Priti Patel Reckons The Government Has Been 'Ahead Of The Curve' In Its Covid Response

Here is a check on the home secretary's claim – featuring lockdown, face masks, Test and Trace and Christmas rules.

Interviewed on the BBC’s Today programme, the home secretary was asked about the chief scientific advisor’s warning on Monday that it was critical to to “get ahead” of the new mutant strain of coronavirus detected in the UK.

Patel replied: “Well the government has consistently throughout this year been ahead of the curve in terms of proactive measures in regard in terms of coronavirus measures.”

On Saturday the government held a last-minute press conference in which it announced London and the south-east of England would be put into new, tougher tier 4 restrictions.

The move came after nine months of Boris Johnson assuring the UK that some semblance of a normal Christmas would be possible.

Pressed on the apparent last-minute nature of the tier 4 announcement, Patel said: “Well there was nothing last minute in terms of the work undertaken by government in terms of planning and preparing for tier 4.

“These are big decisions that are taken collectively by the government based on scientific advice.”

Patel’s assertion that the government has been “ahead of the curve” in its response to the coronavirus pandemic is questionable given the UK’s huge death toll and multiple botched policies and 18 significant U-turns.

Late lockdown

At the very beginning of the pandemic, the UK was far later to impose a lockdown than its European counterparts and by the end of the summer had the highest death toll in Europe.

Experts have explicitly stated the late implementation of lockdown “cost a lot of lives”.


Test and Trace

Around the same time the government promised a “world-beating” test and trace system to help fight the pandemic.

It wasn’t and, nine months and billions of pounds later, still isn’t “world-beating” and the government had to fudge the numbers to make it look like they’d hit their targets.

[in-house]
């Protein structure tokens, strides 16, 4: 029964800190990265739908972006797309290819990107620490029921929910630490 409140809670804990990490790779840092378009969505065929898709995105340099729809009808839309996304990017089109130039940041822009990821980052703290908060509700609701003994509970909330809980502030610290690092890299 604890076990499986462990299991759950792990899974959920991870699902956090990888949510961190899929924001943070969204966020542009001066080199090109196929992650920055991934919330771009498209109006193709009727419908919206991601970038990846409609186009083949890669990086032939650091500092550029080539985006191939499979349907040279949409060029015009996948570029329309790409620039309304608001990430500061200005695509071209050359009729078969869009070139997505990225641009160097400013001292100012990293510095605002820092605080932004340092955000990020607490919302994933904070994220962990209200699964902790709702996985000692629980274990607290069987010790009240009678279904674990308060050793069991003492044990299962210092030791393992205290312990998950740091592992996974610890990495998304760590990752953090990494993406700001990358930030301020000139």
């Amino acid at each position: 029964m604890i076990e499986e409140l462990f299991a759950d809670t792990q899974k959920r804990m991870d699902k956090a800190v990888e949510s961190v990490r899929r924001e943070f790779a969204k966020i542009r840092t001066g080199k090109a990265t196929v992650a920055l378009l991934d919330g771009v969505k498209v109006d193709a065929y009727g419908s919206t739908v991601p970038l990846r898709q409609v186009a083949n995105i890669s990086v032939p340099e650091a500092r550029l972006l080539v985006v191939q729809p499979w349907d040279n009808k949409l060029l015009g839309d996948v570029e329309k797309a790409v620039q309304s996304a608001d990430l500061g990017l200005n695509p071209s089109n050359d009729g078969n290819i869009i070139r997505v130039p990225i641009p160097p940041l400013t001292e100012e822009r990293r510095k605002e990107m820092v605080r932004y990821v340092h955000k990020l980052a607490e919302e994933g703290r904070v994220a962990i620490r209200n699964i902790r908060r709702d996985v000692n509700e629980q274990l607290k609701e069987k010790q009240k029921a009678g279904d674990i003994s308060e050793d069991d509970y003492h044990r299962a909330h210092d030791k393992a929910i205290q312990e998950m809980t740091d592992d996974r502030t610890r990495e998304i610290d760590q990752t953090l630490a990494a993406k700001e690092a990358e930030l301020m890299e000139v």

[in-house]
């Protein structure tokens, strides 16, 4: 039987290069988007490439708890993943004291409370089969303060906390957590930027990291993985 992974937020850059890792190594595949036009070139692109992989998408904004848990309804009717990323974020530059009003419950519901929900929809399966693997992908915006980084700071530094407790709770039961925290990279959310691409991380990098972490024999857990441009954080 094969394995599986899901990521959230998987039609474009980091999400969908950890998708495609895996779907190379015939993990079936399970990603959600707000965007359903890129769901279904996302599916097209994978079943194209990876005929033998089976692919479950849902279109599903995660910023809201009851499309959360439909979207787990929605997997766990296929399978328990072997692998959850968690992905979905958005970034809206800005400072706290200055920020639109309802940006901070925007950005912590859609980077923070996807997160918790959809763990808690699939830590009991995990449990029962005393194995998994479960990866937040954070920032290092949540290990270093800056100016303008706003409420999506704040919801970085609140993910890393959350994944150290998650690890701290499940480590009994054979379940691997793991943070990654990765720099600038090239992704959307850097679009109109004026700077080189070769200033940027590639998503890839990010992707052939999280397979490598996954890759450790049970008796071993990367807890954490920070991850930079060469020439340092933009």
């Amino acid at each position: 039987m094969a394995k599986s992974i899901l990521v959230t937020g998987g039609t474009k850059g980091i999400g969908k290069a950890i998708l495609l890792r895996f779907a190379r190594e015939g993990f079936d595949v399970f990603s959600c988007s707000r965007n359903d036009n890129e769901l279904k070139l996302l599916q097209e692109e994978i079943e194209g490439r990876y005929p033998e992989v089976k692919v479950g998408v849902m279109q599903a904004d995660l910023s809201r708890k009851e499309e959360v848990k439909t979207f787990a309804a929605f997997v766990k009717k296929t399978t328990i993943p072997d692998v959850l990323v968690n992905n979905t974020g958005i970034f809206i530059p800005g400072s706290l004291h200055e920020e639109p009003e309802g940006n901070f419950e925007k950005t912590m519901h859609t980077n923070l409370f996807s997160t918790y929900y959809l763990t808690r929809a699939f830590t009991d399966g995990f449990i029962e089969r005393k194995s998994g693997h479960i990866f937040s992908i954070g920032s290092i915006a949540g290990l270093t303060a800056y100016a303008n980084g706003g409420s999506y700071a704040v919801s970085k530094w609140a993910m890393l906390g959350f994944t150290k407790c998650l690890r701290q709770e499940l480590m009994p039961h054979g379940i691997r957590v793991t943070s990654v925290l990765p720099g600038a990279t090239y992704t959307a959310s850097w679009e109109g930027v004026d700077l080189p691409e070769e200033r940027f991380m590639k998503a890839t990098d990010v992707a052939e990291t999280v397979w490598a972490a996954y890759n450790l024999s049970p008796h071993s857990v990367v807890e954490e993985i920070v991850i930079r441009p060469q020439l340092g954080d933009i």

On April 2, Hancock set a goal of 100,000 coronavirus tests a day by the end of the month and at government’s daily briefing on May 1, he said testing figures had hit 122,347 on April 30.

However, the figures included the number of home tests (27,497) that had been sent out as well as the number of tests sent out to satellite sites (12,872).

Tracing has also been woefully bad. The service only hit its own 80% target for the first time last week, more than six months after launching.

Face masks

Face masks in shops are only being made mandatory on July 24 after months of dithering, marking a U-turn on previous policy.

The move followed a weekend of confusion over whether ministers intended to make face coverings compulsory after Boris Johnson said they were looking at “stricter” rules.

In the early days of the pandemic, ministers and the government’s scientific advisers repeatedly played down the value of face coverings, saying the evidence on the benefits was thin.

BAME communities

The government has been accused of letting down Black, Asian and minority ethnic people, who have been worse hit by coronavirus than their white counterparts despite repeated warnings that was the case.

That has already been the subject of a review, but it was heavily criticised for containing little new information and making no recommendations.

The politicians

So it may come as a surprise to learn that in October 2019, an extensive report two years in the making placed the US and the UK first and second respectively in a global ranking of countries’ pandemic preparedness.

Even more impressively, Britain led the world in a sub-section on a country’s ability to respond rapidly and halt the spread of of devastating diseases.

So what went wrong?

In short, everyone did what they were supposed to when Covid-19 hit – except the politicians.

Asked about the biggest factor in the current situation facing the UK, one of the report’s authors Jessica Bell, said: “If I was going to put my finger on any one large influencer, it would be the political leadership.”


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